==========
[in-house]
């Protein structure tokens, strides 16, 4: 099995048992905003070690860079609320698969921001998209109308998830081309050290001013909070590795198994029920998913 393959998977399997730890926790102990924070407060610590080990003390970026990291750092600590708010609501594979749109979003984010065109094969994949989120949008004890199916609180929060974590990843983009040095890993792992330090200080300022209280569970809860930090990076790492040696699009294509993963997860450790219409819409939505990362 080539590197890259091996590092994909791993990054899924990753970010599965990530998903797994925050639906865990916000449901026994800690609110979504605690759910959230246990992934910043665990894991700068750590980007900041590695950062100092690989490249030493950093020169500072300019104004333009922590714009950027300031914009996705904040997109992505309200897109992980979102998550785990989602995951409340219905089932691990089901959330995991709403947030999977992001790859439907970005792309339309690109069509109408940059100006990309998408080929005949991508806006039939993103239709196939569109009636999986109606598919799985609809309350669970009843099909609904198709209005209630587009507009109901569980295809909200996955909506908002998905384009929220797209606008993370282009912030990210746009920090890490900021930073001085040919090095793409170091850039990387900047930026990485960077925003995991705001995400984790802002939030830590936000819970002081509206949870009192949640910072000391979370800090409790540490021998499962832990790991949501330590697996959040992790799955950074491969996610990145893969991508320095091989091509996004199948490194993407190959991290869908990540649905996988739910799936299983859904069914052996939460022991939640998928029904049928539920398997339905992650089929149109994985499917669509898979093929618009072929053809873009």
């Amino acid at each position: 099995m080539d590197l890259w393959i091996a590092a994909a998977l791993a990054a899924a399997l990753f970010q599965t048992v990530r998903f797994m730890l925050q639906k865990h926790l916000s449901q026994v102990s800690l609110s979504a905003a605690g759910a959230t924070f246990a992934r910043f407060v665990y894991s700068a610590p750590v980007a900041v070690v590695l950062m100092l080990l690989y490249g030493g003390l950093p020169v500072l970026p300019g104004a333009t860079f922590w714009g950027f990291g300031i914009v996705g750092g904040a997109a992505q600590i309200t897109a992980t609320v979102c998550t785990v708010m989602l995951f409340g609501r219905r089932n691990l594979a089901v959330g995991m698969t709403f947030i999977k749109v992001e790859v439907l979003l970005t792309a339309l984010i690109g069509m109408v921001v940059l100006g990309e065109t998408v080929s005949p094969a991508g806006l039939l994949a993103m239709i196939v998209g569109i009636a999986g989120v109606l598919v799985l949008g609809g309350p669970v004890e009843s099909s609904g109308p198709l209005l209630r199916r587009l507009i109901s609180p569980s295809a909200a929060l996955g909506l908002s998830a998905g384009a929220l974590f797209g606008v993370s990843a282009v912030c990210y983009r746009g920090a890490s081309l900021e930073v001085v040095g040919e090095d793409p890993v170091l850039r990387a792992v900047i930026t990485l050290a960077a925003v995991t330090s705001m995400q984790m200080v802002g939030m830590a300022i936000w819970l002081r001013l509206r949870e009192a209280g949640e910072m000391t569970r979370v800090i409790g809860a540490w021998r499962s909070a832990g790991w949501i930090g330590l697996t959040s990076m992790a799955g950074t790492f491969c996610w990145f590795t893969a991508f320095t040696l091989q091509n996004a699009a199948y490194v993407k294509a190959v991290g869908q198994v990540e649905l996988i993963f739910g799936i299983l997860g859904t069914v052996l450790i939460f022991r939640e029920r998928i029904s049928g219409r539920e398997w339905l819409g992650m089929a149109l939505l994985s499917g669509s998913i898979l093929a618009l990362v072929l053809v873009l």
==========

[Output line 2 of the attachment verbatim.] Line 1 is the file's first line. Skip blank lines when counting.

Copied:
């Protein structure tokens, strides 16, 4: 099995048992905003070690860079609320698969921001998209109308998830081309050290001013909070590795198994029920998913 393959998977399997730890926790102990924070407060610590080990003390970026990291750092600590708010609501594979749109979003984010065109094969994949989120949008004890199916609180929060974590990843983009040095890993792992330090200080300022209280569970809860930090990076790492040696699009294509993963997860450790219409819409939505990362 080539590197890259091996590092994909791993990054899924990753970010599965990530998903797994925050639906865990916000449901026994800690609110979504605690759910959230246990992934910043665990894991700068750590980007900041590695950062100092690989490249030493950093020169500072300019104004333009922590714009950027300031914009996705904040997109992505309200897109992980979102998550785990989602995951409340219905089932691990089901959330995991709403947030999977992001790859439907970005792309339309690109069509109408940059100006990309998408080929005949991508806006039939993103239709196939569109009636999986109606598919799985609809309350669970009843099909609904198709209005209630587009507009109901569980295809909200996955909506908002998905384009929220797209606008993370282009912030990210746009920090890490900021930073001085040919090095793409170091850039990387900047930026990485960077925003995991705001995400984790802002939030830590936000819970002081509206949870009192949640910072000391979370800090409790540490021998499962832990790991949501330590697996959040992790799955950074491969996610990145893969991508320095091989091509996004199948490194993407190959991290869908990540649905996988739910799936299983859904069914052996939460022991939640998928029904049928539920398997339905992650089929149109994985499917669509898979093929618009072929053809873009």